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Setting the Record Straight on Rule 240

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Plane flyingEver since we first posted about Rule 240 and then Peter wrote about it in his MSNBC column, there have been dozens of discussions, disagreements and debates among bloggers, commenters and various Web denizens.

Having provoked such a virulent debate, and having watched it develop, we felt it was time to clear up a few misconceptions about what we’re saying in regards to Rule 240.

Peter is once again attempting to set the record straight.

  • Yes, as I stated, Rule 240 is no longer on the books. It hasn’t been since 1978 when the CAB (Civil Aeronautics Board) and most airline regulation was junked.
  • Rule 240, now that it’s no longer an official part of the US DOT policy, is shorthand among veteran air travelers for “Please help me get rerouted on another airline so I can get to my destination relatively quickly.”
  • Rule 240 is now integrated into most airlines’ contracts of carriage, to a greater or lesser extent.
  • It’s been implied that I meant that a flier using 240 should be pushy with their requests, or to make demands. That is false. I have always advocated being nice to airline employees, gate agents, even TSA agents.
  • The entire point of the article is the need for fliers to know their rights, obligations, and options. When you buy a ticket on an airline, you agree to their contract of carriage. They agree to take you from point A to point B in a reasonable amount of time. In many of those contracts, provisions are made for what happens when something goes wrong.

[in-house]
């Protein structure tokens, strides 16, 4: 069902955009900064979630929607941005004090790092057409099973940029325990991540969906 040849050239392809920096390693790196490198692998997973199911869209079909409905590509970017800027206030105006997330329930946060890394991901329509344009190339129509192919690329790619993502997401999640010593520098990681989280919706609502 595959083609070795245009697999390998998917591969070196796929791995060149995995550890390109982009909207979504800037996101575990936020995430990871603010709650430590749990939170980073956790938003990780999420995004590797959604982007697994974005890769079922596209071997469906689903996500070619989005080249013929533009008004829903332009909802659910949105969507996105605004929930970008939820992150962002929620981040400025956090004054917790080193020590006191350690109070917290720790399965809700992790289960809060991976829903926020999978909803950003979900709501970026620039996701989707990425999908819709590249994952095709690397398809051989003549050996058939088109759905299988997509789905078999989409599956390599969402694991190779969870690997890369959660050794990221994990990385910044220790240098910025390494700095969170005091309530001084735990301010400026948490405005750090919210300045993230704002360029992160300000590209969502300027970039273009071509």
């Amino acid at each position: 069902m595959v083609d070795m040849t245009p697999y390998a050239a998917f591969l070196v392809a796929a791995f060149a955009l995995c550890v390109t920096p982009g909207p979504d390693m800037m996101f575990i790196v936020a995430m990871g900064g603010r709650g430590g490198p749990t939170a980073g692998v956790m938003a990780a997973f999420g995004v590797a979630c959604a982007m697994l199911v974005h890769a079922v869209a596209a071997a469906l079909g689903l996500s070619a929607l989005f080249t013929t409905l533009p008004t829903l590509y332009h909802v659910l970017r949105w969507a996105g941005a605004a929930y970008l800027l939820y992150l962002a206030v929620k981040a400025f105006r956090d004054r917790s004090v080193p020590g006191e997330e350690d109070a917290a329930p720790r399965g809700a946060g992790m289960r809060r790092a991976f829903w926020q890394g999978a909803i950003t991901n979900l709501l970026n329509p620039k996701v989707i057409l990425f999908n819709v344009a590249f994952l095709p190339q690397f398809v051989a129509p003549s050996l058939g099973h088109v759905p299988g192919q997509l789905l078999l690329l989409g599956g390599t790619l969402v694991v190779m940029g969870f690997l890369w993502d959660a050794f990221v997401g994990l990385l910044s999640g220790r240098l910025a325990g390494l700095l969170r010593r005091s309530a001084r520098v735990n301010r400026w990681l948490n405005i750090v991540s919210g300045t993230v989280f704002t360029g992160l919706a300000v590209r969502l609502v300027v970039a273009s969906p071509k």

• In nearly all contracts of carriage, there is a difference between things beyond the airline’s control (weather, terrorism and “acts of God”). If snow has shut down O’Hare, that’s hardly something the airline could control. If an airline’s plane has to go into maintenance instead of flying you to Los Angeles, then we’ve got a scenario under which 240 can be used.

That’s when you call the airline (you can do this while waiting in the long line of people who are suddenly trying to rebook) and ask them to put you on a flight from another airline. Always bring a keep of your airline’s contract of carriage so you’ll know your rights.

The next step is a simple one, and it’s a trick of Rule 240 that seems to have been lost in all the debate.

Instead of simply asking to get put on a different flight … make a suggestion: Tell them you want to get on the 4:40 p.m. flight on American Airlines that goes to Chicago, or the 3:05 p.m. departure via Atlanta on Delta.

Be specific, be polite, be grateful, but be firm. You’ve got to get to your destination, and there’s a perfectly good flight that can get you there. All you need is to get on it.

Simply put:

If you do don’t ask, you don’t get.

And if you don’t know the rules, you won’t know to ask.

And, last but not least, I’ve used Rule 240 successfully twice in the last six weeks.

Read more from Peter’s Travel Detective Blog.

Check out the Rule 240 post that started it all.

Want to avoid having to use Rule 240 in the first place? Try one of America’s Best Alternate Airports as well as the follow-up, more of America’s Best Alternate Airports.